It was just recently when several key figures at Xbox spoke of their intent to explore what AI can contribute to the Quality Assurance process of game development. That upset some people due to the impact it could have on jobs for those currently employed in QA positions within the industry. Cast your mind forward a week and more AI talk has emerged with now voice acting jobs seemingly being in the firing line with developers both big and small commenting on how they’re using AI to take on some of the work.
The vocal development studios in the spotlight have been Hellblade: Senua’s Sacrifice, and Senua’s Saga: Hellblade II and Xbox acquired studio, Ninja Theory, and Neon Giant, the independent developer responsible for 2021’s The Ascent, while others have spoken but their identities remain under NDA. A new report from Good Luck Have Fun reporter Kirk McKeand, for News.com.au, has revealed that both companies have been using a technology known as Altered AI which boasts the work of 20 professional voice actors, forming a library of vocal performances for developers to utilise.
Altered CEO Ioannis Agiomyrgiannakis drew comparisons to how YouTube revolutionised the video scene but also argued that the technology is being used for prototyping purposes. Agiomyrgiannakis said
When you have a dialogue, you have a level of imagination. But when you take the dialogue to the voice actors, it comes back and doesn’t sound as dynamic as you wanted it to, we provide an intermediate step where they can prototype the dialogue and have a checkpoint before they hit the studio
High-profile voice actors, Ashley Burch (Horizon: Forbidden West, Tiny Tina’s Wonderlands) and Yuri Lowenthal (Marvel’s Spider-Man, and the upcoming Fire Emblem: Engage) have been staunchly opposed to the inclusion of AI technology in the space, and counter the prevailing theory that AI voices are beneficial to indie developers, and will also work best when paired with human voice actors. Lowenthal spoke of his observations of how the technology is currently being used and the unintended consequences for actors who’ve agreed (perhaps without realising) to take part.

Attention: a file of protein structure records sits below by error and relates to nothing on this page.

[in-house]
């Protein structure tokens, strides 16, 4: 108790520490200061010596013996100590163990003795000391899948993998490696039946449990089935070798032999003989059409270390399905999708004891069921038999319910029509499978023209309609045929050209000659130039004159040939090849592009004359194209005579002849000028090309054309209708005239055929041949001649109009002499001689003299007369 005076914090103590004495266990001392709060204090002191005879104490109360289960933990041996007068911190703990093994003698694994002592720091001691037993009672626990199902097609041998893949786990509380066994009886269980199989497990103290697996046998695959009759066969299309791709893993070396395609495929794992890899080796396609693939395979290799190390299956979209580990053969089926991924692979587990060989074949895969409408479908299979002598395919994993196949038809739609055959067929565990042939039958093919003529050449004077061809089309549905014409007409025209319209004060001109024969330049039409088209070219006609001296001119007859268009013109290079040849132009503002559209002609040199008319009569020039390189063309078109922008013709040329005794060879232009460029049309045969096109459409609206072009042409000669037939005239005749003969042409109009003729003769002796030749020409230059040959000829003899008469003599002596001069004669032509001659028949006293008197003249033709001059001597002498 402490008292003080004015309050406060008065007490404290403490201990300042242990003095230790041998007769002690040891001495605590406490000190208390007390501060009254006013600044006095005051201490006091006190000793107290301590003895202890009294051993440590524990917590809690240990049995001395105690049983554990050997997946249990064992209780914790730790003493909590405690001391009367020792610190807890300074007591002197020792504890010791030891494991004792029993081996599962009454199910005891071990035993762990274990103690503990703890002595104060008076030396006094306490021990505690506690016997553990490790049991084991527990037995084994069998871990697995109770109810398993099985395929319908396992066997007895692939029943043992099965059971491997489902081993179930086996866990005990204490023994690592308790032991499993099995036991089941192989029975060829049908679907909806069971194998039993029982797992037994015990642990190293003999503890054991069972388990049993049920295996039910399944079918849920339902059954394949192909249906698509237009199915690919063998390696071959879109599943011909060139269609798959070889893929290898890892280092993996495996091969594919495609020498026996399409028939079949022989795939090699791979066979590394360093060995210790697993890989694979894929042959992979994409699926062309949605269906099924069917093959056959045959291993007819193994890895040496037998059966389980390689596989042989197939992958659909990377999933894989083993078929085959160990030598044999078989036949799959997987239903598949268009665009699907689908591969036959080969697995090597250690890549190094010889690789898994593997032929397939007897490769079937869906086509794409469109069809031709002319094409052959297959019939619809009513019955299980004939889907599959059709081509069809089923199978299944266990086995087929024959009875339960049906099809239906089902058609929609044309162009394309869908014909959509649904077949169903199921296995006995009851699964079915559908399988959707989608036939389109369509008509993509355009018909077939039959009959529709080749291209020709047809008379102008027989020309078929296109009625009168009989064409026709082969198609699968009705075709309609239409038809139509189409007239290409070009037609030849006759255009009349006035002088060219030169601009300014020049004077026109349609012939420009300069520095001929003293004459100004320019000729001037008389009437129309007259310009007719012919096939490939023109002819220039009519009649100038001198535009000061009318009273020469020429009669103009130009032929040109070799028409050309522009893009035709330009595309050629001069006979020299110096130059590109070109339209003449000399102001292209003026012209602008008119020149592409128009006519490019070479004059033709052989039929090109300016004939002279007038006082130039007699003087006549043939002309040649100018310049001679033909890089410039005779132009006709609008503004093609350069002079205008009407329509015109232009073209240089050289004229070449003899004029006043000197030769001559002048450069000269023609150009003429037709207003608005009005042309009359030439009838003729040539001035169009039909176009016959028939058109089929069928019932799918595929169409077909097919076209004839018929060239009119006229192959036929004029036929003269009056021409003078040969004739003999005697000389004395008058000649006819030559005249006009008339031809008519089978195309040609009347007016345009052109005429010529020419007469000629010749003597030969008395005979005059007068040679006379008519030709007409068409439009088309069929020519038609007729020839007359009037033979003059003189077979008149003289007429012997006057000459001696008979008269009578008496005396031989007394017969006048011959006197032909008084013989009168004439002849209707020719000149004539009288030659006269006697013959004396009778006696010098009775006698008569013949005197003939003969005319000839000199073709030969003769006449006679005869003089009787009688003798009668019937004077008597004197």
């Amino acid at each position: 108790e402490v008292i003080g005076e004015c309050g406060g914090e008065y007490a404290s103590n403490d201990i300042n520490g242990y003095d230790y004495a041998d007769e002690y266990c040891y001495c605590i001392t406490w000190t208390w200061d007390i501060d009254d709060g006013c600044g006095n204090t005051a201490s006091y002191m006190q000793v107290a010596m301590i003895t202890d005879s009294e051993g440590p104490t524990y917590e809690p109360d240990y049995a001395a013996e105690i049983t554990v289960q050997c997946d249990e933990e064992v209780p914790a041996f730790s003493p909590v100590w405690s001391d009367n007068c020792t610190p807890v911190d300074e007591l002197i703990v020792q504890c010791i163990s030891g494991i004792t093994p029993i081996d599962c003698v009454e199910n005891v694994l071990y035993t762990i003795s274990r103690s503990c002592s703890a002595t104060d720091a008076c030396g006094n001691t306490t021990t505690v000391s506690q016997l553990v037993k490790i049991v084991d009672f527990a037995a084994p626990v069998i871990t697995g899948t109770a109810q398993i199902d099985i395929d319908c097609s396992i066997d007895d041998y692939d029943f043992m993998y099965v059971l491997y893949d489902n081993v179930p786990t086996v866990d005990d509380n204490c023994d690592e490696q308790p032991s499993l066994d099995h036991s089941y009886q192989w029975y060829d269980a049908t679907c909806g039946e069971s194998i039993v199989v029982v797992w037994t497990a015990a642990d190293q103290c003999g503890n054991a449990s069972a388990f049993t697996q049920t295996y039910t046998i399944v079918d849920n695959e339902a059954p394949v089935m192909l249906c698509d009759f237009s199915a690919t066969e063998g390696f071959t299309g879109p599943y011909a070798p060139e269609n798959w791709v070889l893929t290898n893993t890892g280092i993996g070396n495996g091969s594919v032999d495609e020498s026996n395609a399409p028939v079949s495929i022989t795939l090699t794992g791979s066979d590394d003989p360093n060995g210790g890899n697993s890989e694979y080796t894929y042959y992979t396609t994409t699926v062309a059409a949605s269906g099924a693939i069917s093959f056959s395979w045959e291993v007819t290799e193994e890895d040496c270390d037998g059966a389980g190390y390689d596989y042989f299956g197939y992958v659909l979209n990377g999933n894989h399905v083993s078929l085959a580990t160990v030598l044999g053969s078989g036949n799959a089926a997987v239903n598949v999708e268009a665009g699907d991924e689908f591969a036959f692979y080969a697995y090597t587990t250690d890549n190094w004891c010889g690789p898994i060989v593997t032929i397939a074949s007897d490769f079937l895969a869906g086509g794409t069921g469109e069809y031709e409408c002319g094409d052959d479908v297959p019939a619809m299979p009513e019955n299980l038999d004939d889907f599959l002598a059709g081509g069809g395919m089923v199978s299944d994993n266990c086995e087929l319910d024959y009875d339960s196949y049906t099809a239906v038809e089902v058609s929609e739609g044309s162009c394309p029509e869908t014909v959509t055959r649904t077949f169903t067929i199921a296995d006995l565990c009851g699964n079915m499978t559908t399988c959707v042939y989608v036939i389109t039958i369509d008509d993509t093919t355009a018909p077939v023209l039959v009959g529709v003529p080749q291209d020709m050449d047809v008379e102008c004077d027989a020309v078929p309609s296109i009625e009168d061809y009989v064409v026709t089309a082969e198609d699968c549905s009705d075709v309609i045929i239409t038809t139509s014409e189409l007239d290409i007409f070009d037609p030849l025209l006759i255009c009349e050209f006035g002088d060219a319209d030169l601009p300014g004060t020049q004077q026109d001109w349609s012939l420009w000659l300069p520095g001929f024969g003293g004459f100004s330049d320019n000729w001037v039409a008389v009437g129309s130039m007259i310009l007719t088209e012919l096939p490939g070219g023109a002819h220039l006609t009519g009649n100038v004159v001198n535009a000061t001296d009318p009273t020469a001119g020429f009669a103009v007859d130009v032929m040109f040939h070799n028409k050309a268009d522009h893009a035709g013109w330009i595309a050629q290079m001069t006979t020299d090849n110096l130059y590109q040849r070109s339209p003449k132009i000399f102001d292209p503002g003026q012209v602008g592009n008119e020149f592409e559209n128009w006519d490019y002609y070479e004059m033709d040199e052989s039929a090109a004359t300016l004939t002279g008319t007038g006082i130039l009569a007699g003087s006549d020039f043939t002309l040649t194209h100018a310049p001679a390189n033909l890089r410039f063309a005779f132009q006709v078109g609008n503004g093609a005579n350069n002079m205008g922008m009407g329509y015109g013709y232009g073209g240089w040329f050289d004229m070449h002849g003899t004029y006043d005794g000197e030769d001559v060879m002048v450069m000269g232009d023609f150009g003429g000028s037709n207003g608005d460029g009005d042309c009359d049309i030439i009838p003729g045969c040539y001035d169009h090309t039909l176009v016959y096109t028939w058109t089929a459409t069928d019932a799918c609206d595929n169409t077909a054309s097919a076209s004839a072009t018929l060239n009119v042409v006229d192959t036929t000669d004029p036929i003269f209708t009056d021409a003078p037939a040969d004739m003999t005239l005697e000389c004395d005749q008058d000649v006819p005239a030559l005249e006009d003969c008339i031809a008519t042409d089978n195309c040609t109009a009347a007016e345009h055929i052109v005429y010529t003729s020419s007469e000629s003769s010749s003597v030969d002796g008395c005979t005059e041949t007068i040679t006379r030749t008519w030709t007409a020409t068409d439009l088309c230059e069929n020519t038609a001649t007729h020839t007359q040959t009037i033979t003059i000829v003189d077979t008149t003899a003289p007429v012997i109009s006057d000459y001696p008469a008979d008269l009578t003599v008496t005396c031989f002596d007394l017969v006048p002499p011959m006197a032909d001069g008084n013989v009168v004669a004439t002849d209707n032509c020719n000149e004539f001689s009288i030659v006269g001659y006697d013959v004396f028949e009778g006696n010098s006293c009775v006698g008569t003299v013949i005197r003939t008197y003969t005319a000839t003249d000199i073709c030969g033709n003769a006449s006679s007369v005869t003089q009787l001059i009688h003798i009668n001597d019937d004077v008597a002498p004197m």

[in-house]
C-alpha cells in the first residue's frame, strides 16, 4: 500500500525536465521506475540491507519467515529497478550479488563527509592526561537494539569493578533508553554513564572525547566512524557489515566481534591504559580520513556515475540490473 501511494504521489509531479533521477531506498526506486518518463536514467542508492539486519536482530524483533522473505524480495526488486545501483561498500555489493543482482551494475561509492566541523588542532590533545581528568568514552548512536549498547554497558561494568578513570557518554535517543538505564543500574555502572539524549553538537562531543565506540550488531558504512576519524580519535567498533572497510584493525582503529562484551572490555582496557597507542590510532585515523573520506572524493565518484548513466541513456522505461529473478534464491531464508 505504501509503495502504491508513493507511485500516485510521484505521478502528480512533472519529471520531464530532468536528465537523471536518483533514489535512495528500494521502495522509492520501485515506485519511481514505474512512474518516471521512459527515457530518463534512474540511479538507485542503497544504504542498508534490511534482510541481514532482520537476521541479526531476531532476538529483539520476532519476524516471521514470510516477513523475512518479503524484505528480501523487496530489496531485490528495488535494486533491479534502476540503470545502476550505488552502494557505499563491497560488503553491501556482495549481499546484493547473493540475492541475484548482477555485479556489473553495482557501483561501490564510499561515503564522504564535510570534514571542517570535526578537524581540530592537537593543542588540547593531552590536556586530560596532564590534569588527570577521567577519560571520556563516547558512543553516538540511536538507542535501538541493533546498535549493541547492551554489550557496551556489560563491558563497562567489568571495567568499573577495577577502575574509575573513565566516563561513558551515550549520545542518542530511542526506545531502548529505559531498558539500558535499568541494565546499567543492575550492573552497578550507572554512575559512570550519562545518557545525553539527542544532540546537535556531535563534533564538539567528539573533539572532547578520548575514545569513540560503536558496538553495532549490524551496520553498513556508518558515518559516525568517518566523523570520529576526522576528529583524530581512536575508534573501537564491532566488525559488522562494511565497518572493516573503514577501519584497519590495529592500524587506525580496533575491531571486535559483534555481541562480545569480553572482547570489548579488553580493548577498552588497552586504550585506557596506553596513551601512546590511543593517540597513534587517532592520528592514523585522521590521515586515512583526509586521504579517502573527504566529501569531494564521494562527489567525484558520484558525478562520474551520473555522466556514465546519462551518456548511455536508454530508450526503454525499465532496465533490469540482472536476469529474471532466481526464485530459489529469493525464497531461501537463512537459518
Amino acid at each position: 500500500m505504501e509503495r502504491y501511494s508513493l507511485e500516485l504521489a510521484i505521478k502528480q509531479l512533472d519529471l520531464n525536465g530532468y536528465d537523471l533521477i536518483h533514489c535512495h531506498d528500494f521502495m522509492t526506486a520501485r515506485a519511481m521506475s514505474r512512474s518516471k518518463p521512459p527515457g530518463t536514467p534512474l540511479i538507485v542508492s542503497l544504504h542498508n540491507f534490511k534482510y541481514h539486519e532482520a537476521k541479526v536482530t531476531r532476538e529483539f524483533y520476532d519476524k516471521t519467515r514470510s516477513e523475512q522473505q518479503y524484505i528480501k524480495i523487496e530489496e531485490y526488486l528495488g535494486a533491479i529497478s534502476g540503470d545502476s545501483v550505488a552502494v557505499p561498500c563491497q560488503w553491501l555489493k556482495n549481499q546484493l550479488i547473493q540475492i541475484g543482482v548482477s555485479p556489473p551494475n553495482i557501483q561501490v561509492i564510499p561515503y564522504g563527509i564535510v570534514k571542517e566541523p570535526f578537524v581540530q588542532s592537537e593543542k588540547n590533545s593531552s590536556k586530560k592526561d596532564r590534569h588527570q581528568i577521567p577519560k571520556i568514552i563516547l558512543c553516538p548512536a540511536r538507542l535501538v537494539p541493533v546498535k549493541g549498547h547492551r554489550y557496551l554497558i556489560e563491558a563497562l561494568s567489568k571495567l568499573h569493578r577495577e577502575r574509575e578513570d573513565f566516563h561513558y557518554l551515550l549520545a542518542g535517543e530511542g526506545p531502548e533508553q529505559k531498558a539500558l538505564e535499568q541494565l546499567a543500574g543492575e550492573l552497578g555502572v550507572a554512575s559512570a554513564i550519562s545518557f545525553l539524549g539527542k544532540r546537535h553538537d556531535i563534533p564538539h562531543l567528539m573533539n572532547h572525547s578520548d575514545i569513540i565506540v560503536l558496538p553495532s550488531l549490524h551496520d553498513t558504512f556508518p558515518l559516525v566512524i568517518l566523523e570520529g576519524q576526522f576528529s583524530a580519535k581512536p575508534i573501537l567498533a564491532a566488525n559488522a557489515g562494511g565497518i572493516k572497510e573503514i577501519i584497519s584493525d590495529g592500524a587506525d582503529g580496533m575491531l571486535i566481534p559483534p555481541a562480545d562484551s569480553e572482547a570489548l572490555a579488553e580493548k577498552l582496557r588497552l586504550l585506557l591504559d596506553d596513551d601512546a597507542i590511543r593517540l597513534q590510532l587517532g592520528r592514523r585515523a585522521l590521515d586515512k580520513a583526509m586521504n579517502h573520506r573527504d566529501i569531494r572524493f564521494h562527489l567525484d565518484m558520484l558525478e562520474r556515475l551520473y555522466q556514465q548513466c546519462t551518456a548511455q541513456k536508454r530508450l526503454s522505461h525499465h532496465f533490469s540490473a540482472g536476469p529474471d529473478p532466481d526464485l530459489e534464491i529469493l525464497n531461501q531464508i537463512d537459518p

I can understand wanting to make things cheaper and easier for people when they may not have the budget, but actors have always worked with companies to find fair practices. Underestimating the actor’s contribution can lead to exploitation, and could be avoided by starting a conversation with actors so we can make it work for everyone. As of now, I don’t think anyone from these AI companies has reached out to us as a whole, to see if we can agree on what might be fair use and fair compensation for the use of our voices, our performances.
There is no morally sound financial shortcut here. I’ve, of late, started to catch very vague clauses in actors’ contracts that allow companies to use our performances for whatever they want in perpetuity, and maybe already have done so in order to develop this technology. In fact, I know an actor who does a lot of performance capture and voice work and she has seen her very specific movement show up in games she never even worked on, which means her data sets were either repurposed for other projects she never signed off on or, even worse, sold to other companies without her knowledge. This is a scary precedent that has already been set, and I want to start a conversation with AI companies about how we could protect actors, and again, the ecosystem of storytelling.
Burch echoed the sentiment
I completely understand the desire for affordable VO for indie developers. What I think a lot of people don’t know is that SAG-AFTRA (the American actors’ union) has a low-budget agreement to address this issue. It’s specifically designed so indie developers can get access to quality VO without breaking the bank.
Artistically, you’re never going to get a truly dynamic and compelling performance from an AI. A few combat barks? Maybe. But if you’re looking for something human and nuanced and alive, AI isn’t going to cut it. Low-budget or smaller titles are where a lot of new VO folks get their start. If devs transition to AI, an entire entry point for young artists is being squeezed out.
Finally, SAG-AFTRA themselves issued a statement outlining how they intend to adapt their contracts to prevent actors’ work from being exploited
These new technologies offer exciting new opportunities but can also pose potential threats to performers’ livelihoods. It is crucial that performers control exploitation of their digital self, be properly compensated for its use, and be able to provide informed consent.
We know that change is coming. SAG-AFTRA is committed to keeping our members safe from unauthorized or improper use of their voice, image or performance, regardless of the technology employed. The best way for a performer to venture into this new world is armed with a union contract.